FGM victim Afusat Saliu and her daughters 'will be deported to Nigeria tonight' despite fears for their safety

Saliu fears her daughters are at risk of the female genital mutilation she endured before fleeing the country

Heather Saul
Tuesday 03 June 2014 18:02
Ms Saliu fled to the UK in 2011 while she was heavily pregnant after her stepmother threatened to subject her daughter Bassy, now four, to FGM. Her second daughter, Rashidat, two, was born in London.
Ms Saliu fled to the UK in 2011 while she was heavily pregnant after her stepmother threatened to subject her daughter Bassy, now four, to FGM. Her second daughter, Rashidat, two, was born in London.

A mother and her two young children who are allegedly at “serious risk” of female genital mutilation (FGM) will be deported to Nigeria after 7pm tonight, her lawyers have said, despite fears for their safety and nationwide calls to halt their deportation.

More than 125,000 people have signed a petition calling for the Home Office to suspend her removal from Britain but despite this Afusat Saliu, 31, was taken into custody with her daughters by UK Border Agency staff on Wednesday and has been told she will be flown back to Nigeria tonight.

Ms Saliu - herself a victim of FGM - fears her children will be cut and she will be forced to marry a man against her will if she returns to her native country.

She told The Independent in April that she was fighting to stay on behalf of her children. “It’s so scary. I don’t want them going through the same pain I went through,” she said.

Anj Handa, a close friend of Ms Saliu, said the whole family has been detained in a removal centre for six days and her solicitors have been able to speak with her directly since yesterday. She said she and her daughters have been forced to sleep on the floor in the detention centre.

Her case made headlines last week when it emerged Virgin Atlantic could have been the carrier initially due to fly the family back last Thursday, just weeks after Holly Branson published a blog post on the Virgin Unite website calling on the public to "join me in standing against FGM".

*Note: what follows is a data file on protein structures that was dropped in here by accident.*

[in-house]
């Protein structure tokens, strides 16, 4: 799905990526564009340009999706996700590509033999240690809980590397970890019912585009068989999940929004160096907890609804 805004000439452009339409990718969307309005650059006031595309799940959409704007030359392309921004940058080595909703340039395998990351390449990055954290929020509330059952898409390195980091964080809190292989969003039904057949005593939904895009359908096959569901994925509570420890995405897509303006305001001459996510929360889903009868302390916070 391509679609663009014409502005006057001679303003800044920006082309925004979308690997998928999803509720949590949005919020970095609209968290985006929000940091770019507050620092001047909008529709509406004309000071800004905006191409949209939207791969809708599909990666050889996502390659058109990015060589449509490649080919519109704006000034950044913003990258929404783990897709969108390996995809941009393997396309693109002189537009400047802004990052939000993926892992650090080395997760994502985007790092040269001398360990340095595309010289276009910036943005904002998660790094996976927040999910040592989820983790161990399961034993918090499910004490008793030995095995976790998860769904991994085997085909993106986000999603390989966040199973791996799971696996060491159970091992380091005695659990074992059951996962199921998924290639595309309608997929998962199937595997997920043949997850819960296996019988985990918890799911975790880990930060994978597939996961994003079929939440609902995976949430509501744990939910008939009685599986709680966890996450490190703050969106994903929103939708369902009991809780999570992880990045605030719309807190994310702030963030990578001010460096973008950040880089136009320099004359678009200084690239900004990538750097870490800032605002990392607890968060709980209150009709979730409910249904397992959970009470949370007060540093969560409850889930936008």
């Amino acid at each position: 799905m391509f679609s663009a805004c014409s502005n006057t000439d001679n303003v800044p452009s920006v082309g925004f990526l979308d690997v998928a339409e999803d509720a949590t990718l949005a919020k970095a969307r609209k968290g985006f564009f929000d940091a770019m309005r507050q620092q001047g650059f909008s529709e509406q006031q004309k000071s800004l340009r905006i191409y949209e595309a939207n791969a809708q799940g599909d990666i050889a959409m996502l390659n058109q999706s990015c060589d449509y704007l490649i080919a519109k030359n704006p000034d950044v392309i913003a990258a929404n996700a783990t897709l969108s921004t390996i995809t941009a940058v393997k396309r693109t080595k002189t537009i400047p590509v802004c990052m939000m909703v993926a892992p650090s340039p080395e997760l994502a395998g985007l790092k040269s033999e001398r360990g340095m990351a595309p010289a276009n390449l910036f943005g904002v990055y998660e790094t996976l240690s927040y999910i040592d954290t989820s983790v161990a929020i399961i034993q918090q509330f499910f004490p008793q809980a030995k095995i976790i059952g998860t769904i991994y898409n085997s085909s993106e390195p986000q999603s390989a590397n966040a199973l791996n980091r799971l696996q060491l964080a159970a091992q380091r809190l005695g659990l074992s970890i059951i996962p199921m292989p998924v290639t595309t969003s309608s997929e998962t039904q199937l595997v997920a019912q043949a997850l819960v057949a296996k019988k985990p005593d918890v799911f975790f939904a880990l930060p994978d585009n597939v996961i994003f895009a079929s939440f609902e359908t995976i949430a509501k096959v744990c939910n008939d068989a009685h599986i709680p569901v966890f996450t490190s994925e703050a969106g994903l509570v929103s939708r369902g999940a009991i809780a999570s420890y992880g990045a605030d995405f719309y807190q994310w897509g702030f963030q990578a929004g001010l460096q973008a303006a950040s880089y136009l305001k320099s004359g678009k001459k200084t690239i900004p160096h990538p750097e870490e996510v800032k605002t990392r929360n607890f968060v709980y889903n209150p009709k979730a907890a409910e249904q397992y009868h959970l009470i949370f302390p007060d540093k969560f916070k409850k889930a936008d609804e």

A spokesperson for the airline refused to comment today on whether they would be taking Ms Saliu and her family back tonight.

Ms Handa told The Independent that Ms Saliu, who has no immediate family in Nigeria, has been offered two days in hostel accommodation when she arrives there, and after that point she has been advised to make her way to an aid centre.

Ms Saliu could be targeted by Boko Haram militants, she added, because of her conversion to Christianity when she moved to Leeds three years ago. Ms Saliu's father was allegedly killed by the group.

Ms Handa, who set up the initial Change.org petition said: “We have been thwarted at every turn and the Government has failed on so many counts in this case. The Home Office has failed to stick to its own guidelines on so many counts and have failed Afusat and her daughters miserably.

Bhumika Parmar, of BP Legal who is representing Ms Saliu, said: “Over the last few days we have been working and fighting desperately and tried very avenue for the Government to hear her case but it seems they are determined to send her back.

“It’s been a very tough few days for Afusat and her daughters and you can just vulnerable they are and how they have been affected by this ongoing saga.

"We have been told that Afusat and daughters will be sent home today although they haven’t given us an exact time. We haven’t been able to get hold of Afusat but will continue to make the case for her and will continue our appeals.”

Ms Saliu fled from Nigeria in 2011 after her stepmother allegedly threatened to subject Bassy to female genital mutilation. She was heavily pregnant at the time.

A spokesperson for the Home Office said: "We consider every claim for asylum on its individual merits and in this case the claimant was not considered to be in need of protection.

"The case has gone through the proper legal process and our decision has been supported by the UK courts on five separate occasions, while the European Court of Human Rights declined an application to halt the removal.”

Join our new commenting forum

Join thought-provoking conversations, follow other Independent readers and see their replies

View comments